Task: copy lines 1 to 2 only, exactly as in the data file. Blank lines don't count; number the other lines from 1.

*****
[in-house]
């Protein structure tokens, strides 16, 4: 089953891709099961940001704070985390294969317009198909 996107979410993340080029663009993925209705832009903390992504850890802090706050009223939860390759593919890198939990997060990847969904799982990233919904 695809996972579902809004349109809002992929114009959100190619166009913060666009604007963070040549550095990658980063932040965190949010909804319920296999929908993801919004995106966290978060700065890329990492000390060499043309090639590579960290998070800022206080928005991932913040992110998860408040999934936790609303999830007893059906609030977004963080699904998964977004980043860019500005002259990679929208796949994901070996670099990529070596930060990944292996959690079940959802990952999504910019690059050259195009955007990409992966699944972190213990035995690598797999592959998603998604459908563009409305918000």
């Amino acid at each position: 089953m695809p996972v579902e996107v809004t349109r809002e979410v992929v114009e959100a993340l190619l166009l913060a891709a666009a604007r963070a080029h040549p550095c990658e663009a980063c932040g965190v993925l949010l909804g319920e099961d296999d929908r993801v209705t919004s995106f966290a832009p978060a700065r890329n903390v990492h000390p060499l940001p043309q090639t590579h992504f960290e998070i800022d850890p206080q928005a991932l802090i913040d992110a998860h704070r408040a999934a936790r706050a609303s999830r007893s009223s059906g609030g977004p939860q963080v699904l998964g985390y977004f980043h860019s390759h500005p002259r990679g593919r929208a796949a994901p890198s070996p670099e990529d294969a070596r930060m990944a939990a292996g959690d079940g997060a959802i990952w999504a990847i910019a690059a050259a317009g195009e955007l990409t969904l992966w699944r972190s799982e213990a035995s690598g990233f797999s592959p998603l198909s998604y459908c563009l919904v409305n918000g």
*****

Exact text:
[in-house]
């Protein structure tokens, strides 16, 4: 089953891709099961940001704070985390294969317009198909 996107979410993340080029663009993925209705832009903390992504850890802090706050009223939860390759593919890198939990997060990847969904799982990233919904 695809996972579902809004349109809002992929114009959100190619166009913060666009604007963070040549550095990658980063932040965190949010909804319920296999929908993801919004995106966290978060700065890329990492000390060499043309090639590579960290998070800022206080928005991932913040992110998860408040999934936790609303999830007893059906609030977004963080699904998964977004980043860019500005002259990679929208796949994901070996670099990529070596930060990944292996959690079940959802990952999504910019690059050259195009955007990409992966699944972190213990035995690598797999592959998603998604459908563009409305918000």